History and hope
I’d meant to talk in this week’s Archdruid Report post about the peak oil conference I attended last weekend in suburban Detroit. Still, that will have to wait for next time, as last night’s election results deserve a comment of their own.
Mind you, I intend to leave the political implications for others to discuss. The separation of church and state has been denounced by far too many people, on the left as well as the right, who have forgotten that it was originally put there to protect churches from political interference, not vice versa. It is nonetheless one of the essential foundations of the religious liberty that enables me to practice my Druid faith; one of the lessons I draw from this is that, as the head of a religious organization, I have the civic duty to keep my mouth shut about matters of partisan politics. There will no doubt be a banquet of political discussion in the months ahead of us lavish enough to satisfy even the most eager palate.
What I want to discuss just now, though, has less to do with the candidates in the presidential election now ended, than with the millions of ordinary people who filed into polling places yesterday and decided between them. All through the last two years or so, since Barack Obama began what seemed at the time like an improbable quest for the US presidency, one concern expressed repeatedly by the media and ordinary people alike was the possibility that the election would end up being about the issue of race. In a certain sense, that was indeed what happened – but in a very unexpected sense.
Some four decades after the assassination of Martin Luther King, the American people had the chance to judge an African-American candidate, in King’s words, not by the color of his skin but by the content of his character – and by and large, they rose to that not inconsiderable challenge. There may well have been some who voted for Obama because of his ethnic background, just as there were doubtless some who voted against him for that reason; but even among those who voted for his opponent, there were many who did so not because of Obama’s race, but simply because they disagreed with his policy proposals, just as if he were any other candidate.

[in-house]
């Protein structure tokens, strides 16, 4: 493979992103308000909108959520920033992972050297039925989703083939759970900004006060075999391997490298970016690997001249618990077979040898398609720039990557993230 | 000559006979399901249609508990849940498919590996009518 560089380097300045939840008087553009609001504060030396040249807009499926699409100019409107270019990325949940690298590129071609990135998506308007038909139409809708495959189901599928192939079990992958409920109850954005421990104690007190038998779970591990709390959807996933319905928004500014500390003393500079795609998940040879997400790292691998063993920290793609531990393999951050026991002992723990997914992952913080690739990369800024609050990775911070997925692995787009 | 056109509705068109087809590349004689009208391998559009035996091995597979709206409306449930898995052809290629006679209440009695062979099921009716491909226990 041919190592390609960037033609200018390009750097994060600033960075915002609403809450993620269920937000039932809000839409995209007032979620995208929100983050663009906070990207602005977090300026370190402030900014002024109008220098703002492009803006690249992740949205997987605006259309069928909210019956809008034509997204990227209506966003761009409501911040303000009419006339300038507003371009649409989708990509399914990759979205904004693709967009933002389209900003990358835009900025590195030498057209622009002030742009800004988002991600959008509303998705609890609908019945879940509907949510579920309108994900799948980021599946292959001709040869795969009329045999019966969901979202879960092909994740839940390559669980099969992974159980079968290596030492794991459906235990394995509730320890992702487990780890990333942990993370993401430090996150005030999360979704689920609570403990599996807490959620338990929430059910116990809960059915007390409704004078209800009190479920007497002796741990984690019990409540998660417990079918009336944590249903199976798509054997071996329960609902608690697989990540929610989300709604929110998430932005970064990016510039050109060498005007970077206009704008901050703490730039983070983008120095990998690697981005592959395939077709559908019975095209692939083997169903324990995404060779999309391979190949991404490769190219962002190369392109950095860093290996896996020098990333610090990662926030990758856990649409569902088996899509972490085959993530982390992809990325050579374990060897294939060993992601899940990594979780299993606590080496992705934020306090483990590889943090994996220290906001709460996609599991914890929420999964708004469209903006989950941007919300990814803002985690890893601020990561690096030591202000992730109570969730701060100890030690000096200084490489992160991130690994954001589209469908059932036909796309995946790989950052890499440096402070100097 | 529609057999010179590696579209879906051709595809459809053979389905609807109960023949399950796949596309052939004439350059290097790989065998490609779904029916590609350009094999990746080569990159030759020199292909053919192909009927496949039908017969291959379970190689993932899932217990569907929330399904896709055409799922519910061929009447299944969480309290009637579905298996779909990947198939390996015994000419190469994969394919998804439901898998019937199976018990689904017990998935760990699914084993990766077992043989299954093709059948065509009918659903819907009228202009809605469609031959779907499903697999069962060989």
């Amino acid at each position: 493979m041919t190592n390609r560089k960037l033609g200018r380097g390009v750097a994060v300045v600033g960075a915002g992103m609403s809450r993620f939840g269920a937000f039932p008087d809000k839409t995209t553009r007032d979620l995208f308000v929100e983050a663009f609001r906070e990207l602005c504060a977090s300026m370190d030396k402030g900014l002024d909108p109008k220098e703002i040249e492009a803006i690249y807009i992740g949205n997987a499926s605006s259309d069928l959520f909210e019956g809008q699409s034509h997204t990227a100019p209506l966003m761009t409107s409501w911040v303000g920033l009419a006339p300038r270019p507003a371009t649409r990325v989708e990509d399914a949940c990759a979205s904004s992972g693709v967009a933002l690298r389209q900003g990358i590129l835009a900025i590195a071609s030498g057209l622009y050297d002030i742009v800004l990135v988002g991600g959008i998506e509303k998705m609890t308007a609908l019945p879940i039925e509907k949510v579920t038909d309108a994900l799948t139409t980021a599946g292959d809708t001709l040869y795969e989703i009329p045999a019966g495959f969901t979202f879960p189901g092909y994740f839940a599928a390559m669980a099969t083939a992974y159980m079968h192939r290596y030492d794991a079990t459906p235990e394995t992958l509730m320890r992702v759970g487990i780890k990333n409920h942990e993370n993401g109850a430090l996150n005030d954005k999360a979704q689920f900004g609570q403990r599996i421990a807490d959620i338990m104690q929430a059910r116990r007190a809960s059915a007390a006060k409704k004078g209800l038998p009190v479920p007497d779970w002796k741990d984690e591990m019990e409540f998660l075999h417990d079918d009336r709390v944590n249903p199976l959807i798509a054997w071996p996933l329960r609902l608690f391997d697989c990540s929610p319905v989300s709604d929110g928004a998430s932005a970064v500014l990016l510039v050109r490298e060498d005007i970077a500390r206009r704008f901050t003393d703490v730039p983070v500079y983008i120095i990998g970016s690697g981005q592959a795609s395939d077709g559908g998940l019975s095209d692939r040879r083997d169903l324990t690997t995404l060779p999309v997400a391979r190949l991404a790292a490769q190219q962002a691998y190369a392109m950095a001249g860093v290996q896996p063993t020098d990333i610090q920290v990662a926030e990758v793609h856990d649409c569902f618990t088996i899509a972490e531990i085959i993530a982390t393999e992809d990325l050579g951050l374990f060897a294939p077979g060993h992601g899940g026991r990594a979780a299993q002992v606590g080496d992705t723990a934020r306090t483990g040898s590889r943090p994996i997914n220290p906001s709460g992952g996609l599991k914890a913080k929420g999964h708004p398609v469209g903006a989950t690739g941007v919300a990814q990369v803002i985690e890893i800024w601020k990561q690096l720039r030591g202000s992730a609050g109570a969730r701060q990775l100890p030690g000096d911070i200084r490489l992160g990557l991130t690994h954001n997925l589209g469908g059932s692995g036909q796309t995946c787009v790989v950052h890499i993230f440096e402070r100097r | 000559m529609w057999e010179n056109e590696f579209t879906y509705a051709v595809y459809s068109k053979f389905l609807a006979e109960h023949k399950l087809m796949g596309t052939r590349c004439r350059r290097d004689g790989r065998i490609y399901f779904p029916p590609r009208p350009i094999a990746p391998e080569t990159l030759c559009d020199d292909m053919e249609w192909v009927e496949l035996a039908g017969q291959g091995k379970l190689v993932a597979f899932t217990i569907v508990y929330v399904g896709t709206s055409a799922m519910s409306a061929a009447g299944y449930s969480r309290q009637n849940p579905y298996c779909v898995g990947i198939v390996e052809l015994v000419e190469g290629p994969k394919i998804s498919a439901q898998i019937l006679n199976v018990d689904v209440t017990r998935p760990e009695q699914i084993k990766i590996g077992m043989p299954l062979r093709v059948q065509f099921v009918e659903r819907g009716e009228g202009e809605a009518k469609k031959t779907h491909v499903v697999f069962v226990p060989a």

That is an achievement of immense scope. It may just turn out that this nation has at long last begun to heal the old wound of racial hatred that has riven America right down to its core since the first days of European settlement. So deep a wound will not close at once; as Wendell Berry pointed out some years ago in a book too rarely read, the scar tissue of the racial divide reaches all through our national psyche, on all sides of the various color lines that still wall us away from each other – and from ourselves. Still, it’s no little thing that a majority of voters in Virginia, the heart of the old Confederacy; in Indiana, where a quarter of all adult males belonged to the Ku Klux Klan a mere seventy years ago; and in this nation as a whole, voted for the first time in history to send a black man to the White House.